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Cold wind blows, Second City does not

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Second City comedy visited CSU-Pueblo Thursday, Feb. 4, and they had the crowd rolling with laughter. The cold weather did not prevent the crowd from enjoying the comedy performance.

Photography at this event was not allowed. Photo courtesy of iehillel.org.

Around 100 people showed up to see Second City. The crowd was a mix between students and the Pueblo community. Some of the audience picked up a small handheld megaphone at the entrance so the improv group could hear their voices. The audience gave Second City a big welcoming to CSU-Pueblo.

Second City warmed up the crowd by performing a short series of various scenes. The first scene was in an airplane where a flight attendant warned the passengers to buckle up and woke up two men sleeping.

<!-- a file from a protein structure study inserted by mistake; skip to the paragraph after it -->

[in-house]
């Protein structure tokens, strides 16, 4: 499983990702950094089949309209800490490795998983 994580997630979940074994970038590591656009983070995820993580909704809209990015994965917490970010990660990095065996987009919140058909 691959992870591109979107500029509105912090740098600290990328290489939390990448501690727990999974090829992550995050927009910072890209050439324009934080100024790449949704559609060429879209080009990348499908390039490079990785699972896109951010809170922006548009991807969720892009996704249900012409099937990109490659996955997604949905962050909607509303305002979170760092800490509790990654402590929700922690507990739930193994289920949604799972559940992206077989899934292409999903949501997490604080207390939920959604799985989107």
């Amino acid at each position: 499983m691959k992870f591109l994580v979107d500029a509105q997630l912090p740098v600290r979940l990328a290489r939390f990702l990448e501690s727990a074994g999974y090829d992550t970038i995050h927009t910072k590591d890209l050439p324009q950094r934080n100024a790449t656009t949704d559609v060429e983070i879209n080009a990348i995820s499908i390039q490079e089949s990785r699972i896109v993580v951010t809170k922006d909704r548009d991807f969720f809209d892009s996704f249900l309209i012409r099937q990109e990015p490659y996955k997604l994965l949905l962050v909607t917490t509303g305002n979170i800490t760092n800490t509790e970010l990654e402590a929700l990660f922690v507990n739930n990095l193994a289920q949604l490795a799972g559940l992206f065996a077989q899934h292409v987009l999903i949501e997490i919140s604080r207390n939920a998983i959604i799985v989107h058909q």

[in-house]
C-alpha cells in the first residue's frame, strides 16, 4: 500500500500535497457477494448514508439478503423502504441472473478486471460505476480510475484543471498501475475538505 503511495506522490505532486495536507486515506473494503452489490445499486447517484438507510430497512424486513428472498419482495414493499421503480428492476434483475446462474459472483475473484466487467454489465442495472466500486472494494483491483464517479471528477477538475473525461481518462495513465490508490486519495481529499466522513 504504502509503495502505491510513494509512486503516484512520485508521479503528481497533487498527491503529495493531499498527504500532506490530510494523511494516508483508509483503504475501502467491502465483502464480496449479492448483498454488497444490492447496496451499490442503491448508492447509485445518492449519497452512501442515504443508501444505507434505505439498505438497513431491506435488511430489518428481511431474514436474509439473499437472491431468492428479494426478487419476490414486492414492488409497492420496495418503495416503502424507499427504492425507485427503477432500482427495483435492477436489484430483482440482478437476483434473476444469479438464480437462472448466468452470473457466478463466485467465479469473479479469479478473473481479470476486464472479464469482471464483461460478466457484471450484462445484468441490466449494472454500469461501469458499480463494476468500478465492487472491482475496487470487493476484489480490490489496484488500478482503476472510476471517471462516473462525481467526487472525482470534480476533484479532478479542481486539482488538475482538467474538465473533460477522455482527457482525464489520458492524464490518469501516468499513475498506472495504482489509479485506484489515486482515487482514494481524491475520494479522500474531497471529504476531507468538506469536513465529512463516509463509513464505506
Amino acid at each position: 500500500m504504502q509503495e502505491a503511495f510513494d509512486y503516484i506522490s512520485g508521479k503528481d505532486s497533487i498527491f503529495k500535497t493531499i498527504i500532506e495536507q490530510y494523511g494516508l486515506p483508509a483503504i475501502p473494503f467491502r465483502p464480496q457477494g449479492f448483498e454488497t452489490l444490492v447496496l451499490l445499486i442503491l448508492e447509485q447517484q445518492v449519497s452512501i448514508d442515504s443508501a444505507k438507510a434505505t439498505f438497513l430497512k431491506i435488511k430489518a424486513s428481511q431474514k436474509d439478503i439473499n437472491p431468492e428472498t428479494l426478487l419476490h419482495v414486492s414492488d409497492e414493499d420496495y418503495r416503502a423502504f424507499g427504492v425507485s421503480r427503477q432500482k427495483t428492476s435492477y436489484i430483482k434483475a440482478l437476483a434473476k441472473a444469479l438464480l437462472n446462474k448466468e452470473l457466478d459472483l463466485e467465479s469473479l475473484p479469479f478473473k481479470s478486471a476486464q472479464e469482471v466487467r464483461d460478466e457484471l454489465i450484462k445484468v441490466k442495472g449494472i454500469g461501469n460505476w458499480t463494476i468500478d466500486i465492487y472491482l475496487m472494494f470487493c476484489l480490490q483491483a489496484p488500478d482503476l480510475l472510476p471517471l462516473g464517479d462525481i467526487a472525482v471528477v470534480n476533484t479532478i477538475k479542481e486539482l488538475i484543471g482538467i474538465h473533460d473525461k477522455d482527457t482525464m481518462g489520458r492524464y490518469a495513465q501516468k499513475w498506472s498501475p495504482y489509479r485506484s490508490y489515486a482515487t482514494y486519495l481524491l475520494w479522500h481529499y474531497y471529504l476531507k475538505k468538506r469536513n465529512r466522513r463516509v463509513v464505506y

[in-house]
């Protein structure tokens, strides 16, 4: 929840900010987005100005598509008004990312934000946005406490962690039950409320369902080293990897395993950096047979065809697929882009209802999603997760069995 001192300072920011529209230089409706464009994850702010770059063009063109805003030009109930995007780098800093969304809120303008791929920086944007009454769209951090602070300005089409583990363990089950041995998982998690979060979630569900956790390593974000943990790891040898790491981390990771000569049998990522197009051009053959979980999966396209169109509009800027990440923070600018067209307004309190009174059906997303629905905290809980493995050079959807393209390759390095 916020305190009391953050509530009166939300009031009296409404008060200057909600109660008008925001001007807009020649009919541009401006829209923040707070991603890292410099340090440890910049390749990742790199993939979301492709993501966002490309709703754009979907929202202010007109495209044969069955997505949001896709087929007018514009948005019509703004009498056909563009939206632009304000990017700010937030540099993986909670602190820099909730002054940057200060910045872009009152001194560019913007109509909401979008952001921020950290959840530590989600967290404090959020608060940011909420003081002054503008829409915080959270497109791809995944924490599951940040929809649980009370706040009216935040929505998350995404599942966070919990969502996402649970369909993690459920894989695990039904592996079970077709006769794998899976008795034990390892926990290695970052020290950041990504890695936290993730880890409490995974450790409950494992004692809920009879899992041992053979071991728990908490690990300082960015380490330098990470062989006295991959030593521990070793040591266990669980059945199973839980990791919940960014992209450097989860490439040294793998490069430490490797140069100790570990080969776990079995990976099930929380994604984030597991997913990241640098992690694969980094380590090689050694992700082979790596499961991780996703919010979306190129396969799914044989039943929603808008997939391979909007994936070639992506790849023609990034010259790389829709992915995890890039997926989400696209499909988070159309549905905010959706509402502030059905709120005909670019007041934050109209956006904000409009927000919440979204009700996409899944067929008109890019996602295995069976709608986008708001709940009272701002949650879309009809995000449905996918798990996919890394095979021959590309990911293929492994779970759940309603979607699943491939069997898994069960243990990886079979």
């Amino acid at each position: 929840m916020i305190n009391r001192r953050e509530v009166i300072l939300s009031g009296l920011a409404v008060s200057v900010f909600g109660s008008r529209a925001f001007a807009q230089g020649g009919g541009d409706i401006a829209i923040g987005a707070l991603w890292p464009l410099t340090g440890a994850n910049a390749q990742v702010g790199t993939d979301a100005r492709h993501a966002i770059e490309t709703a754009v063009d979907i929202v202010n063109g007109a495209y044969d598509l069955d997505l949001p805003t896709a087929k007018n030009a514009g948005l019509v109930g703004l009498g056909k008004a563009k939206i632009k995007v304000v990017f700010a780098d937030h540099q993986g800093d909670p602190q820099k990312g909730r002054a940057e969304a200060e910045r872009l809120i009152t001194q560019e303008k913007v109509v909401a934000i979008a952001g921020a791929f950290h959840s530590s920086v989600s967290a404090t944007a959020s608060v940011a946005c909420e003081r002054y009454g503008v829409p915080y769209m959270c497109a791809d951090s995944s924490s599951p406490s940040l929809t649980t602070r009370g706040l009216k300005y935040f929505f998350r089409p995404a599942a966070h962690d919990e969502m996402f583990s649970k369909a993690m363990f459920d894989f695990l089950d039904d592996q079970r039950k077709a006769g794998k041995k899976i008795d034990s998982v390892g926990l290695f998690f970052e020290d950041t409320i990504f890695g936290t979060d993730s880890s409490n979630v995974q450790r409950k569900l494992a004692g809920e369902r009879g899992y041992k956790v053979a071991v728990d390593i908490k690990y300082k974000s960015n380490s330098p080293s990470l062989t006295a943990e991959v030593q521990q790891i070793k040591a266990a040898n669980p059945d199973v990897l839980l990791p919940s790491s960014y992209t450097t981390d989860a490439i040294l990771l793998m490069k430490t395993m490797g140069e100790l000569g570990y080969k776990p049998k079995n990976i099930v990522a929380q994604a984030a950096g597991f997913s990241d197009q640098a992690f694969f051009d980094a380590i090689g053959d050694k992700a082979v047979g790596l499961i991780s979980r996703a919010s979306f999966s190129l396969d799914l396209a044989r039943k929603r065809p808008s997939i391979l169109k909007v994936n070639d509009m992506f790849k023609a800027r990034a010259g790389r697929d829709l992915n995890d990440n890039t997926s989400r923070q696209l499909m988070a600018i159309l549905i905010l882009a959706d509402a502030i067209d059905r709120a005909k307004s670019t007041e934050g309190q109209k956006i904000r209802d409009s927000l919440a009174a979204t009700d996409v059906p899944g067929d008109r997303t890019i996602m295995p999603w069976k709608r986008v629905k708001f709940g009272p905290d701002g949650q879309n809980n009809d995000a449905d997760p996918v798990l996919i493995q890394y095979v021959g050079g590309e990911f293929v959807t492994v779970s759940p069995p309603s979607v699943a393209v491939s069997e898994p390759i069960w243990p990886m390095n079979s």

“Captain we need you to wake up to land the plane.”

There were multiple short scenes like this and the crowd cracked up in laughter.

These short scenes were followed by an improv skit that involved each cast member but they weren’t allowed to speak until they were pointed at by the lead cast member. Their objective was to tell a story about Taco Bell. The audience chose this story. They decided the story was a drama and then later as if it was written by Stephen King.

Six more skits followed this scene, which were of a variety of topics. Two of them were songs, one about a break up the other about ironic situations. Second City had an improv scene that involved a bell that could rewind the story back and they had to make up new jokes. The scene picked by the crowd for this improv was in a Jamaican dormitory.

After a short intermission, Second City came back with 10 more skits. These skits changed periodically from a scene of a doctor and a patient imitating each other to a political song with a Tea Party member and an “Occupy Wall Street” advocate. These skits ranged from short snippets to lengthy scenes.

There were 23 skits and the final skit was of a man who sat center stage and wrote the scene on the stage as it happened. It was set in the 1930s. The cast grabbed an audience member and incorporated him into the skit. Second City gave him a Pepsi at the end of the bit as a reward for being part of it.

The crowd gave Second City a standing ovation and seemed to have really enjoyed themselves.

 “I really don’t have a favorite bit,” said Trevor Swank, a freshman at CSU-Pueblo, “Collectively, the show was good.”